Lectures on World Affairs by Owen Ullmann (senior correspondent at USA Today), Michael Nicholson (a British war correspondent), Robin Oakley (European political editor at CNN)

Historians: Dr. Jay Wolff (a commentator on the History Channel and faculty member at FGCU), Bill Miller (maritime historian-we've heard him before),

Special Interest/Celebrity: Clint Van Zandt (former FBI negotiator who dealt with cult leader David Koresh), Neil Leifer (photographer for LIFE, Time, Sport Illustrated), Dr. Thomas Jones (astronaut and astronomer), Howard Fineman (MSNBC and NBC news), Senator Bob Graham (former senator and governor of Florida).

That's just a taste of what is in store. I haven't listed everyone and the last two segments haven't been published yet. There are several books now after all this research that will go on my to-read list. This is definitely going to be a places-to-go-people-to-see-things-to-do cruise!


Thursday, July 17, 2014

Books For The Road - Daisies Are Forever by Liz Tolsma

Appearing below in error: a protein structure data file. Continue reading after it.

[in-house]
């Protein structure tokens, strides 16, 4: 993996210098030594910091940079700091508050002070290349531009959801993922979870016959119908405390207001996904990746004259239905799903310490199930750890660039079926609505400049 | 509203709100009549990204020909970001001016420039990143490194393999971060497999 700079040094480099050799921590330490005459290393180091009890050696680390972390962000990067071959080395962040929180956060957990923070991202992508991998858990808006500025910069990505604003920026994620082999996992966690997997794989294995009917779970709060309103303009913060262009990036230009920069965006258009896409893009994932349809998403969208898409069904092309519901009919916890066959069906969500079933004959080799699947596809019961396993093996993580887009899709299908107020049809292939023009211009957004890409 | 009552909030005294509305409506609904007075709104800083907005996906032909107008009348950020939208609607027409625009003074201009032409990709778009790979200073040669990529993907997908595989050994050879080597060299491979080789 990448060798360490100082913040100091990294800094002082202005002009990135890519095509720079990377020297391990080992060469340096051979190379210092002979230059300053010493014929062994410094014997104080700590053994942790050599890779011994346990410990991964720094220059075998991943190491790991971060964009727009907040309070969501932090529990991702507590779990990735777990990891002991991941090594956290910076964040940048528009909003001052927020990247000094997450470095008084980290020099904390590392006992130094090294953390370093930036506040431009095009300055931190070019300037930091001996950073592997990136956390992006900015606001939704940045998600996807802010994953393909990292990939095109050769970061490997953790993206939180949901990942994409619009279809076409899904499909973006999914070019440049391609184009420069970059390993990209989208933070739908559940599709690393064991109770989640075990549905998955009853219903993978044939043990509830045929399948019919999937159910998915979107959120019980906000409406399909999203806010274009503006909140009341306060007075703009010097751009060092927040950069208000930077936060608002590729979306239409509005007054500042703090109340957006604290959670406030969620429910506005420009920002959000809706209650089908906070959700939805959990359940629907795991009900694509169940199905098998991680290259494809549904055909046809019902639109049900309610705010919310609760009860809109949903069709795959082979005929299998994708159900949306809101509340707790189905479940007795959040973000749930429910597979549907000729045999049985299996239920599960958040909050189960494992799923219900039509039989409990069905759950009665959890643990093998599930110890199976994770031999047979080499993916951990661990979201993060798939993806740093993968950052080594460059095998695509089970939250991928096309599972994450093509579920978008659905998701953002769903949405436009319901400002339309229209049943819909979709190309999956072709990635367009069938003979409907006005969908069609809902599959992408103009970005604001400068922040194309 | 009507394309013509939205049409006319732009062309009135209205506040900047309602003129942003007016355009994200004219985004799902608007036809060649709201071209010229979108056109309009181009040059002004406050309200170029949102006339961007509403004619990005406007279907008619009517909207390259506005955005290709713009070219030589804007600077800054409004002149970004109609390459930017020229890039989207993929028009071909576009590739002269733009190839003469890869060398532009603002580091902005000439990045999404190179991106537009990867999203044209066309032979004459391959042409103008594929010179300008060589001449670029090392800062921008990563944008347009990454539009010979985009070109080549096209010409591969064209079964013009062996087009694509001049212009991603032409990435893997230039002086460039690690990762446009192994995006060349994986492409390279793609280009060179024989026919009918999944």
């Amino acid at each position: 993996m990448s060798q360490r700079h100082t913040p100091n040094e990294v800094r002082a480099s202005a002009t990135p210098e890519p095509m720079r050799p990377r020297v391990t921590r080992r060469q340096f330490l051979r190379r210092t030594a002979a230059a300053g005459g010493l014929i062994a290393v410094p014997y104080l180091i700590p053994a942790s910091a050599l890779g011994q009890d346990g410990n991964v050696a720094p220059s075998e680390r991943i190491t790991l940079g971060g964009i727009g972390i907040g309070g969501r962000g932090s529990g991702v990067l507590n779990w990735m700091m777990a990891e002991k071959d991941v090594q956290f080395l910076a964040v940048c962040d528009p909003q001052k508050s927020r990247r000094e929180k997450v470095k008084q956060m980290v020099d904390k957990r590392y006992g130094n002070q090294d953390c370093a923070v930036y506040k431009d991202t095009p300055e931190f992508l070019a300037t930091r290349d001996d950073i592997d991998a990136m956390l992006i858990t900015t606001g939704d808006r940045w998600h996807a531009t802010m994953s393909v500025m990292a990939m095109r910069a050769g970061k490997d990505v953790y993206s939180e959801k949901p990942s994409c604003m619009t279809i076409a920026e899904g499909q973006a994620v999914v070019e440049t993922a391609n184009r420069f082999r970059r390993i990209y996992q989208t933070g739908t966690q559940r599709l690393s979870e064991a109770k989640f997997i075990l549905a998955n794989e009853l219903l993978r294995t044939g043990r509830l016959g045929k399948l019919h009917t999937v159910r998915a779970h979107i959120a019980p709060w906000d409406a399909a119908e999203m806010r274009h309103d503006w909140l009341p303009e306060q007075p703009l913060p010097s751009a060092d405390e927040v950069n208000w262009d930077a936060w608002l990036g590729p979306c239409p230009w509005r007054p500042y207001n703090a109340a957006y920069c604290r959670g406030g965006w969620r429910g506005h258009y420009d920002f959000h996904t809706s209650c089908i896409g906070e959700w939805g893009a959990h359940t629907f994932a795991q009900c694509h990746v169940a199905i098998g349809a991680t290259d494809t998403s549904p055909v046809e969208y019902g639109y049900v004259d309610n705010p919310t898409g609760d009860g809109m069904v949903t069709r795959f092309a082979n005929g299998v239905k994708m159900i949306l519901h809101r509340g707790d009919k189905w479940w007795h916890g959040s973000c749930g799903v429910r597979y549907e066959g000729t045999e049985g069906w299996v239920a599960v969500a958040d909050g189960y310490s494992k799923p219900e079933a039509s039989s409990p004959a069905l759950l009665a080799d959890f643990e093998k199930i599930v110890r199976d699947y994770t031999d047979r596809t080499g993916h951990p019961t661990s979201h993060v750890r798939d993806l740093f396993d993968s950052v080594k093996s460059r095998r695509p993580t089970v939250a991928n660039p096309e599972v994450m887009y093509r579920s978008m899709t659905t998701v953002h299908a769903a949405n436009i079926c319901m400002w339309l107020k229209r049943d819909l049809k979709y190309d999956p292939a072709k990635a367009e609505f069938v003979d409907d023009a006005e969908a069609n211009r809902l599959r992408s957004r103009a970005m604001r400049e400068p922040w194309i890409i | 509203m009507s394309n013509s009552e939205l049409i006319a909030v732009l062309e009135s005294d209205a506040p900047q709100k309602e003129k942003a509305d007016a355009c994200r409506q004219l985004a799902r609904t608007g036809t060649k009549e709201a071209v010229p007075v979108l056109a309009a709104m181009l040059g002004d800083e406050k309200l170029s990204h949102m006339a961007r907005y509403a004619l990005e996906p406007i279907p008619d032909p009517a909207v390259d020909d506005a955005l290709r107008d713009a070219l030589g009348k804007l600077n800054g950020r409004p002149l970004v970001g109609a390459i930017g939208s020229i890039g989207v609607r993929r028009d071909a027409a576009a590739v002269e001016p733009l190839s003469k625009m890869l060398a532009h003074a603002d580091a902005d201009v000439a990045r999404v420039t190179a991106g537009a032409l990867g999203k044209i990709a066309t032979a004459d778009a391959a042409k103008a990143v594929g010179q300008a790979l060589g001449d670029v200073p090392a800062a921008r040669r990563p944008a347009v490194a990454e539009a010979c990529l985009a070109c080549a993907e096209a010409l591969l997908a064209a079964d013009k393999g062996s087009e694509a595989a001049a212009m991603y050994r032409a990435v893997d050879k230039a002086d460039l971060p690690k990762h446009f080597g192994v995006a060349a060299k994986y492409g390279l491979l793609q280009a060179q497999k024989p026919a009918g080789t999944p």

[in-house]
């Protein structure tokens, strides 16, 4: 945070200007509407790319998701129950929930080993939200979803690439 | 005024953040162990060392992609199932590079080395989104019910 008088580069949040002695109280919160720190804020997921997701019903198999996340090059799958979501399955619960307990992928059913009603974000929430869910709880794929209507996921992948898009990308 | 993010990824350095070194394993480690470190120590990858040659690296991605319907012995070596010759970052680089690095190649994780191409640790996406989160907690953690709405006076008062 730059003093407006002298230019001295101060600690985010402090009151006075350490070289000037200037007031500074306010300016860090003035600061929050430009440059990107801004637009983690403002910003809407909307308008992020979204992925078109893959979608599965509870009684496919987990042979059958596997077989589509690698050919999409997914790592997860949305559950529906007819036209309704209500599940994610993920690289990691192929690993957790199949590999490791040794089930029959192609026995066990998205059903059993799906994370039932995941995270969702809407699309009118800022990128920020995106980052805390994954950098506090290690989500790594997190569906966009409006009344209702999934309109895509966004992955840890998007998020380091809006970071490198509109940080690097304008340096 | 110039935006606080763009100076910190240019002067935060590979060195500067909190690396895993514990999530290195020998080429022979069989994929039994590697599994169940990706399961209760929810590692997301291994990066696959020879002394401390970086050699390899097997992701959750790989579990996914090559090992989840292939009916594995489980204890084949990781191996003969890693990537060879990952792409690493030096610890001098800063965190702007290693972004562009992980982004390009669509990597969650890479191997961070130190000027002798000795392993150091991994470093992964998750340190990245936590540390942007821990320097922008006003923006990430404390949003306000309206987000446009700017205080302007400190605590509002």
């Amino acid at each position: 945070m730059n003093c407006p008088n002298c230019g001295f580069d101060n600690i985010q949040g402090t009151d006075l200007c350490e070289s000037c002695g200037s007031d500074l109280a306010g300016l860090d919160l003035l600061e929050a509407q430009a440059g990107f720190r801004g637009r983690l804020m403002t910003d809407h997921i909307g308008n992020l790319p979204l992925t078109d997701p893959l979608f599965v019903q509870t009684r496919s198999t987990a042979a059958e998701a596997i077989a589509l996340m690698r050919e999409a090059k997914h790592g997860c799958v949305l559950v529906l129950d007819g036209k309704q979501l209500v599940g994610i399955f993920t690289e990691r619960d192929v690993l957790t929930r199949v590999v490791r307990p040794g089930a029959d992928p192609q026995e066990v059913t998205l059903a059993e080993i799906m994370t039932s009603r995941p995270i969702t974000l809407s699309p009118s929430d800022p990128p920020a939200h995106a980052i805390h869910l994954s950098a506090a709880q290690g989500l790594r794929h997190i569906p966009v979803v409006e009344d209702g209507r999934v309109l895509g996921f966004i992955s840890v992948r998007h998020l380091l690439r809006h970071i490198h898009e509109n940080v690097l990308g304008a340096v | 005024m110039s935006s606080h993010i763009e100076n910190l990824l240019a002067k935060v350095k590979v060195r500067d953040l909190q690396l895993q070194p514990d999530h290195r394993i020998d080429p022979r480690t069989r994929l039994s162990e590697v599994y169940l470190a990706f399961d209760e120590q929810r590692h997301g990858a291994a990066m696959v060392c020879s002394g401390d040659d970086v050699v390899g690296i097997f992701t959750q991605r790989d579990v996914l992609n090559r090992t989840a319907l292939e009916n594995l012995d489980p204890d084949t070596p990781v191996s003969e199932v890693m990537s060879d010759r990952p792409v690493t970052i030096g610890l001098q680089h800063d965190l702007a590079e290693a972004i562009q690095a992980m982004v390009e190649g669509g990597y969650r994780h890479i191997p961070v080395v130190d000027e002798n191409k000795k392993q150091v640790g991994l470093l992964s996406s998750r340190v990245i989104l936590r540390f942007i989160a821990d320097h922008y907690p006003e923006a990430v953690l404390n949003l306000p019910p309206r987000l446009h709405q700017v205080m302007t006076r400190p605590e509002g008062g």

Daisies Are Forever by Liz Tolsma is a WWII story with an intriguing point of view. The characters include a n escaped British POW, an American of German descent who finds herself caught in the battle to save her family, and several other perspectives of the conflict between the Germans and the Red Army as they advanced into Berlin.

Gisela Cramer must flee the small Prussian town of Heiligenbeil and take with her two young cousins whose mother stays behind with Gisela's  grandfather. Along the way she helps a British POW and collects others, all of whom she is trying to save from the horrors of war. The story intensifies as it moves along culminating in the group finding refuge in the basement of a Berlin apartment building destroyed by the allied bombers.

Tolsma has used the war experiences of two women to tell the story. The escape over a frozen lake with planes shooting the refugees was an actual event in the life of Ruth Sabine Hildegard Lippert when she was seventeen. The second half of her book is based on the stories told by her aunt, Lillian Tolsma. She melds the two women's experiences into one story that is difficult to put down.

This would certainly be a good book to distract you on a long plane flight--especially if you can't sleep on a plane the way my husband can. High on my list of recommended reading.